Avoiding the ugly scramble – Morgan Housel [27]

How to sell a house – Finumus [28]

Be aware the ‘I love me’ affect – Klement on Investing [29]

The permanent portfolio is on a roll – The Irrelevant Investor [30]

The 4% budget: Spending flexibility is more important than withdrawal rate – Vanguard blog [31]

How much should you spend on an engagement ring? – A Wealth of Common Sense [32]

Isaac Newton and the perils of the financial South Sea – Physics Today [33]

A billionaire created a perfect experiment by erasing $34m in student debt – Bloomberg [34]

Is ESG2 [35] a return factor [Nerdy, research]Research Affiliates [36]

Holidays in the sun are not a human right, people – Simple Living in Somerset [37]

Naughty corner: Active antics

Stranger things: Evaluating the value/growth divergence – Verdad [38]

Smithson IT closes in on £2bn: A deep dive – IT Investor [39]

Why famed Wall Street veteran Paul Tudor Jones got into Bitcoin – Institutional Investor [40]

A deep dive into the seasonality factor – Dual Momentum [41]

Cullen Roche interviewed by The Investor’s Podcast [Podcast]Pragmatic Capitalism [42]

Coronavirus corner

[43]

Half a year of wall-to-wall media coverage and people still wildly misunderstand the Covid-19 statistics – in particular the (tiny) risk of dying young – Advisor Perspectives [44]

R rate may be > 1 in England; possible exponential spread for first time since May – Guardian [45]

Visiting people at home banned in parts of Northern England – BBC [46]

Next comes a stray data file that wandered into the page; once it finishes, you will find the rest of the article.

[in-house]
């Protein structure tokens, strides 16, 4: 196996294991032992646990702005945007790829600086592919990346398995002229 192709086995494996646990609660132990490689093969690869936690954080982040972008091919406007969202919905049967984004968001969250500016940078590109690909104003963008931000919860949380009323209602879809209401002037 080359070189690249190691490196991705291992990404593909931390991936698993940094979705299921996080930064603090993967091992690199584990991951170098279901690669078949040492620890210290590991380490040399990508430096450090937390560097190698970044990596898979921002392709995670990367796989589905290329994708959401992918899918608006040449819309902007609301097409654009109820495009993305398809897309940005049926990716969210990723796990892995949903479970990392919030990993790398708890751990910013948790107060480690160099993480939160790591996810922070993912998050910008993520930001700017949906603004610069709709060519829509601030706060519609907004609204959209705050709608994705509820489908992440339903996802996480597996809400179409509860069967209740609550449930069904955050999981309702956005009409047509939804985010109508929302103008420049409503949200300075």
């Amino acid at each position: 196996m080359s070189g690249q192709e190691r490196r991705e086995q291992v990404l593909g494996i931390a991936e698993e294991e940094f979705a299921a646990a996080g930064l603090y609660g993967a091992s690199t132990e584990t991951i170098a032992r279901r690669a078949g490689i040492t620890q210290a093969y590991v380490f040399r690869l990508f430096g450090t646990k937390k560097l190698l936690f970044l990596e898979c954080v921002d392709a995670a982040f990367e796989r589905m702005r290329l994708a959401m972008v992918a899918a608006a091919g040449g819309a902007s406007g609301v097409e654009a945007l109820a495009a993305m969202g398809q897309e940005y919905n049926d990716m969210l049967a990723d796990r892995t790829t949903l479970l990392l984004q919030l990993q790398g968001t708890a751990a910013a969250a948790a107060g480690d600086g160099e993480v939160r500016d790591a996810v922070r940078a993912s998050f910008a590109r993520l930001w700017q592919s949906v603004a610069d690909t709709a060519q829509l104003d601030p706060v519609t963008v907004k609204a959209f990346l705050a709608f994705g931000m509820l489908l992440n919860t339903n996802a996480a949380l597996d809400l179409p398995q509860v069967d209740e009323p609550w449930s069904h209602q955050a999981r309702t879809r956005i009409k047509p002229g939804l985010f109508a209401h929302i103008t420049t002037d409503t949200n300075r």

Boris Johnson postpones wider easing of lockdown measures in England – CNBC [47]

The global struggle to produce enough disinfectant wipes to meet demand – Slate [48]

Kindle book bargains

Influence by Robert B. Cialdini – £0.99 on Kindle [49]

How to Own the World: A Plain English Guide to Thinking Globally and Investing Wisely by Andrew Craig – £0.99 on Kindle [50]

I Will Teach You To Be Rich by Ramit Sethi – £0.99 on Kindle [51]

Super Thinking by Gabriel Weinberg and Lauren McCann – £0.99 on Kindle [52]

Off our beat

Regulating technology [Deep dive]Benedict Evans [53]

How digital adverts subsidize the worst of the Web – Wired [54]

What changes [financially and otherwise] in the first year of marriage – New York Times [55]

Thinking for oneself – Farnham Street [56]

And finally…

“The absolute fundamental skill that underpins your success is your ability to spend less than you earn. This is surprisingly difficult for a great many people, but without this you’ve got literally nothing.”
– Pete Matthew, The Meaningful Money Handbook [57]

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  1. Note some articles can only be accessed through the search results if you’re using PC/desktop view (from mobile/tablet view they bring up the firewall/subscription page). To circumvent, switch your mobile browser to use the desktop view. On Chrome for Android: press the menu button followed by “Request Desktop Site”. [ [61]]
  2. Environmental, Social, and Governance. [ [62]]